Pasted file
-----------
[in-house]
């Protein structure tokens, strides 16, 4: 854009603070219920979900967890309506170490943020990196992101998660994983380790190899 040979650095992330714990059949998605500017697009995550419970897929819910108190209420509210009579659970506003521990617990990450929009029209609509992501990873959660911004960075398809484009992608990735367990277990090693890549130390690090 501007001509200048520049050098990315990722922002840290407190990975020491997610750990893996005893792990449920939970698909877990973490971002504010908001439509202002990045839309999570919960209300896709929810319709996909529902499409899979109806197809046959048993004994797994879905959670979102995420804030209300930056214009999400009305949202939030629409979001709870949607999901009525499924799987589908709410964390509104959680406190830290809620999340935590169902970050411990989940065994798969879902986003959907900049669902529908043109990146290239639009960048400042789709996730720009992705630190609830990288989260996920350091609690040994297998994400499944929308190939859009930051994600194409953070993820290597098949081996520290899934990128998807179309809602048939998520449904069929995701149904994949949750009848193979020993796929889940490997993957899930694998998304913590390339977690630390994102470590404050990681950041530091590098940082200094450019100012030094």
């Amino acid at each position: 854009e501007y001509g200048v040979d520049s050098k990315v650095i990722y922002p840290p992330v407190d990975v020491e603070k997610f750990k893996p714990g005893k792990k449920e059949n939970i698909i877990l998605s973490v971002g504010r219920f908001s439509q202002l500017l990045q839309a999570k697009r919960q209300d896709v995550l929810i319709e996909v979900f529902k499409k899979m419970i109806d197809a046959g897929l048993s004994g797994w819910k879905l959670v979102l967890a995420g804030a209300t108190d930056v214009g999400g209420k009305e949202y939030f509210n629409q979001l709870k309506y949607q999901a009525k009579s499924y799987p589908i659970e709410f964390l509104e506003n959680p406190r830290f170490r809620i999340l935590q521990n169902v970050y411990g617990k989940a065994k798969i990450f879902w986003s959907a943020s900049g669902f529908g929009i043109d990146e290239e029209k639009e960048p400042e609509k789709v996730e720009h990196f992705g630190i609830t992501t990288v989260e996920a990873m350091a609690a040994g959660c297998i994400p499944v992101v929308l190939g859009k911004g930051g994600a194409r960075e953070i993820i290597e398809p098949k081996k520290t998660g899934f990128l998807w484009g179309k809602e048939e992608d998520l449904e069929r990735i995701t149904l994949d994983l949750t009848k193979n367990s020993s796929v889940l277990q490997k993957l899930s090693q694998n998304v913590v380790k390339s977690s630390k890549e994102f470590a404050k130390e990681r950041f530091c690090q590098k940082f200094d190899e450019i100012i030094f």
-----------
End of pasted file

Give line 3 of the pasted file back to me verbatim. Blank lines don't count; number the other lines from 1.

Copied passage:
């Amino acid at each position: 854009e501007y001509g200048v040979d520049s050098k990315v650095i990722y922002p840290p992330v407190d990975v020491e603070k997610f750990k893996p714990g005893k792990k449920e059949n939970i698909i877990l998605s973490v971002g504010r219920f908001s439509q202002l500017l990045q839309a999570k697009r919960q209300d896709v995550l929810i319709e996909v979900f529902k499409k899979m419970i109806d197809a046959g897929l048993s004994g797994w819910k879905l959670v979102l967890a995420g804030a209300t108190d930056v214009g999400g209420k009305e949202y939030f509210n629409q979001l709870k309506y949607q999901a009525k009579s499924y799987p589908i659970e709410f964390l509104e506003n959680p406190r830290f170490r809620i999340l935590q521990n169902v970050y411990g617990k989940a065994k798969i990450f879902w986003s959907a943020s900049g669902f529908g929009i043109d990146e290239e029209k639009e960048p400042e609509k789709v996730e720009h990196f992705g630190i609830t992501t990288v989260e996920a990873m350091a609690a040994g959660c297998i994400p499944v992101v929308l190939g859009k911004g930051g994600a194409r960075e953070i993820i290597e398809p098949k081996k520290t998660g899934f990128l998807w484009g179309k809602e048939e992608d998520l449904e069929r990735i995701t149904l994949d994983l949750t009848k193979n367990s020993s796929v889940l277990q490997k993957l899930s090693q694998n998304v913590v380790k390339s977690s630390k890549e994102f470590a404050k130390e990681r950041f530091c690090q590098k940082f200094d190899e450019i100012i030094f």